The Nova Scotia provincial government begins its fall sitting today, and it is bound to be a tumultuous beginning. Premier Rodney has a slimmer minority than last spring, the MLA’s all have fatter salaries and there is a health-care strike in the offing. Just how these three forces play out against each other is going to be interesting.
First, the minority. Unless MacDonald does something really stupid, his government should be able to ride for at least a short time. The Liberal party is leaderless (I know, why should it be any different than during the last election campaign) and won’t select a new leader until sometime next year. The analogy with the federal situation is direct – the Conservatives can soil themselves publicly and the Liberals will just pretend nothing happened. Probably. The only real difference is that unlike his federal counterpart, the interim leader of the NS Liberals, Michel Samson, is by all accounts capable. That fact alone might embolden the party to hold the Conservatives to task, so it might well get interesting. With important issues presenting themselves immediately, it will be easy to Samson’s temperature quickly. As for Darryl Dexter, he will be anxious to demonstrate that the NDP are in fact a government-in-waiting and will try to show some space between NDP and Conservative policies. While the government might receive some support issue-to-issue from the NDP, they will not be able to rely on rope thrown from that direction indefinitely, and bowlines and nooses look similar when your thrashing around in panic.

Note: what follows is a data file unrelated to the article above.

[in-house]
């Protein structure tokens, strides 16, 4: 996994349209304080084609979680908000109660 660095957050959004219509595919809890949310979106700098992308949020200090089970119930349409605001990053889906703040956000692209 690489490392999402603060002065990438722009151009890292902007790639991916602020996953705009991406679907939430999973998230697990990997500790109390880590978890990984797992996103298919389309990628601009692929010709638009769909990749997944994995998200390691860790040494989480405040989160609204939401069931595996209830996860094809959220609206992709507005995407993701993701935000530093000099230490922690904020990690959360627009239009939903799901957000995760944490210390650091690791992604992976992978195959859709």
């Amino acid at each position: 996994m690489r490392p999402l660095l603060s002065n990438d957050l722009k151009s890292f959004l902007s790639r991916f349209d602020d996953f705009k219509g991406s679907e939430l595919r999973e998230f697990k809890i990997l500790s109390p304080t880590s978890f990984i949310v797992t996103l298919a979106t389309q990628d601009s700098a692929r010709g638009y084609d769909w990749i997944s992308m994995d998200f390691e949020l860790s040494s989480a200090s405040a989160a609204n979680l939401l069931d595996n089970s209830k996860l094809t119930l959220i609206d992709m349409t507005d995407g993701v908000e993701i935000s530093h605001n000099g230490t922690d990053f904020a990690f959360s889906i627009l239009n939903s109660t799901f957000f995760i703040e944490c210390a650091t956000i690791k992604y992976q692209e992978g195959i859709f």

An “independent” commission over the summer suggested that Nova Scotia MLA’s should receive a 21% raise to bring them in line with other provinces. Which naturally, rejecting any accusation that the provincial government is in fact a financial basket case, they have accepted, and now they receive a base salary of ~ 80K.
It will be interesting to see how the current members of the assembly defend a 21% raise when they face a union of 6,600 healthcare workers demanding something on the order of one-tenth of that. Combine this with the fact that the real issue in the strike might not be salaries, but that the government has been skimming pension contributions for ten years (to the tune of $90 million now), this strike has the possibility of being ugly and long.
Readers will remember that Danny Millions in Newfoundland and Labrador faced a similar strike early in his tenure as premier. However Danny had the benefit of a majority government and balls. If Rodney had demonstrated the existence of the latter, he might well have one the former last spring.